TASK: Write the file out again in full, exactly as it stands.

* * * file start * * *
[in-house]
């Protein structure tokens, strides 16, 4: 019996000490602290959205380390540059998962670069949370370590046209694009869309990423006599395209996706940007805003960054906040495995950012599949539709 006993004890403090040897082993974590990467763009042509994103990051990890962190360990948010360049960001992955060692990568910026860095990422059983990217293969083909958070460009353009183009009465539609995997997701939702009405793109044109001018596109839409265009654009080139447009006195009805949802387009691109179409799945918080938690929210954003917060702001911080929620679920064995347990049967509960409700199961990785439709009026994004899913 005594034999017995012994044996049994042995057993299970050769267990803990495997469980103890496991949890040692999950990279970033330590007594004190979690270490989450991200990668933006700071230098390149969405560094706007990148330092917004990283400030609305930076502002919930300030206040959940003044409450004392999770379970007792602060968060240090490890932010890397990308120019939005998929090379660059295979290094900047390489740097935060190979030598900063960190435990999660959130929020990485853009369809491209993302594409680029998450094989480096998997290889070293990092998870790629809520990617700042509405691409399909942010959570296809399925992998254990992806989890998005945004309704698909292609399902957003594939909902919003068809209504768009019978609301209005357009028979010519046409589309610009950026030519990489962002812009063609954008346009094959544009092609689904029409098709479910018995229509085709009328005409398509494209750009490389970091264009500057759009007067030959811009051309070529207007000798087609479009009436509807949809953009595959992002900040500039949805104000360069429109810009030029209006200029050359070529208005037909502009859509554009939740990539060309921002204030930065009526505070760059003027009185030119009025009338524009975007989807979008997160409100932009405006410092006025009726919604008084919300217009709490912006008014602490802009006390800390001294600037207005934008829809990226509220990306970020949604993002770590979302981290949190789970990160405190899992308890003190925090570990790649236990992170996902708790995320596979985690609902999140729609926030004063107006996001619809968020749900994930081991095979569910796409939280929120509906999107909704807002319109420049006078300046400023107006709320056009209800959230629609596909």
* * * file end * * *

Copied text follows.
[in-house]
């Protein structure tokens, strides 16, 4: 019996000490602290959205380390540059998962670069949370370590046209694009869309990423006599395209996706940007805003960054906040495995950012599949539709 006993004890403090040897082993974590990467763009042509994103990051990890962190360990948010360049960001992955060692990568910026860095990422059983990217293969083909958070460009353009183009009465539609995997997701939702009405793109044109001018596109839409265009654009080139447009006195009805949802387009691109179409799945918080938690929210954003917060702001911080929620679920064995347990049967509960409700199961990785439709009026994004899913 005594034999017995012994044996049994042995057993299970050769267990803990495997469980103890496991949890040692999950990279970033330590007594004190979690270490989450991200990668933006700071230098390149969405560094706007990148330092917004990283400030609305930076502002919930300030206040959940003044409450004392999770379970007792602060968060240090490890932010890397990308120019939005998929090379660059295979290094900047390489740097935060190979030598900063960190435990999660959130929020990485853009369809491209993302594409680029998450094989480096998997290889070293990092998870790629809520990617700042509405691409399909942010959570296809399925992998254990992806989890998005945004309704698909292609399902957003594939909902919003068809209504768009019978609301209005357009028979010519046409589309610009950026030519990489962002812009063609954008346009094959544009092609689904029409098709479910018995229509085709009328005409398509494209750009490389970091264009500057759009007067030959811009051309070529207007000798087609479009009436509807949809953009595959992002900040500039949805104000360069429109810009030029209006200029050359070529208005037909502009859509554009939740990539060309921002204030930065009526505070760059003027009185030119009025009338524009975007989807979008997160409100932009405006410092006025009726919604008084919300217009709490912006008014602490802009006390800390001294600037207005934008829809990226509220990306970020949604993002770590979302981290949190789970990160405190899992308890003190925090570990790649236990992170996902708790995320596979985690609902999140729609926030004063107006996001619809968020749900994930081991095979569910796409939280929120509906999107909704807002319109420049006078300046400023107006709320056009209800959230629609596909």